Former procrastinators, my frustrated husband moaned, “I don’t have time to think! I just need to think!”
He recognizes the importance of thinking as an activity, a process, deserving of – and requiring – its own time, space, and attention.
The slang expression, “It’s a thing,” highlights the fact that thinking – or not thinking – is an issue that merits our serious attention. When we procrastinate giving serious thought to something, we essentially opt to live with negative consequences we and others could perhaps have avoided. To sit and ponder an idea, a relationship, a job, a conversation, current events, an article helps to anchor us, brings clarity and direction, and helps us think about other topics more clearly.
Responsibilities give us little time to ourselves. In the rush, it’s easy to settle for “surface thinking.” We barely look at a concern because it’s hard to come to a full stop and look long and thoughtfully at it. It’s a challenge.
In addition, we are quick to grab our phones for diversion when opportunity does present itself. Are we ashamed to sit still and silent in the car? Are we self-conscious in the waiting room or in our own family room if we aren’t fiddling with our devices? TV’s, computers, phones, MP3’s, etc. It’s as if these “diversion devices” are poured into all the cracks and breaks in our day, filling any open space that we could use to breathe, think, imagine.
In the hubbub of speech and debate tournaments, two places are set aside for designated workers only, the Judges’ Room and the Tab Room. Judges leave the competition and go to the silence of their room. They consider what they have heard. Their written evaluations are reviewed for accuracy by a checker who passes them to the Tab Room. Here, whispering workers pour over ballots and calculate results. Here in the quiet, it is determined how things will move forward.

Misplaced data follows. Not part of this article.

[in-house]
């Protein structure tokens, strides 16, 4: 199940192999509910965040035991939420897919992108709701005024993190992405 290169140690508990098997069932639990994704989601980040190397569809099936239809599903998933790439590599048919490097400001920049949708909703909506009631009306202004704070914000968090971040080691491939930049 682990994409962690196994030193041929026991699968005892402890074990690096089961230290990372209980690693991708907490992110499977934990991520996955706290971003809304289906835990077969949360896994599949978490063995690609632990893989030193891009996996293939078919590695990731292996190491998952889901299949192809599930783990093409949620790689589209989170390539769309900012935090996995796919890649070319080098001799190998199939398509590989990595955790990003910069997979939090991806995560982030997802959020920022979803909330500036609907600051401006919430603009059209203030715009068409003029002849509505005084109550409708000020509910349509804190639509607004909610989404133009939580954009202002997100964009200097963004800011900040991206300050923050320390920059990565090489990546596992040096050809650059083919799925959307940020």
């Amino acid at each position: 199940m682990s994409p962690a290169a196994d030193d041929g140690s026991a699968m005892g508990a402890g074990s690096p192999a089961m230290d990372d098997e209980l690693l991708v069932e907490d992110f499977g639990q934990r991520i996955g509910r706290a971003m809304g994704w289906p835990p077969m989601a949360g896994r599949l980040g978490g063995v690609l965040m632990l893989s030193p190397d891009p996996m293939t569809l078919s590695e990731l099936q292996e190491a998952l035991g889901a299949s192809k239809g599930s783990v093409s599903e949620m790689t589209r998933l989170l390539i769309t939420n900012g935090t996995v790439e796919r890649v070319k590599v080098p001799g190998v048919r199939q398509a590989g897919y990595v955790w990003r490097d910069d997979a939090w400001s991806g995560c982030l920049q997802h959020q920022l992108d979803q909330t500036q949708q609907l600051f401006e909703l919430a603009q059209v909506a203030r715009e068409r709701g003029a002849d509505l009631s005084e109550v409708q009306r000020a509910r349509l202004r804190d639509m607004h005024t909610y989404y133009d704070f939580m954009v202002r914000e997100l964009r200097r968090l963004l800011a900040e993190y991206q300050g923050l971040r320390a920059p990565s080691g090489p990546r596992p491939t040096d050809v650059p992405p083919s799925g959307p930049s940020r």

Decisions made with careful deliberation are generally wiser than those made in the crowd on the fly.
Believers have the privilege of using God’s Word as our plumb line. We can ask Him to shed light and direct our thoughts, to lead us to wise conclusions, or to reveal what we need to see. Should we ponder a child with learning struggles? Provoking words in a book? Neglected dreams?
Observe, examine, evaluate, deliberate, cogitate, meditate, ponder – thinking words we would do well to practice. Let’s ask the Lord to show us when and help us guard such think time.
Our neighbors have a large swing hanging from a giant oak. One of their sons often sits there sideways, his back against the rope, one foot on the wooden seat, the other keeping balance in the grass. He sits alone and quiet, thinking. I like to see him there. Maybe I’ll go over and borrow his swing.
What do you need to think deeply about? When will you do that this week?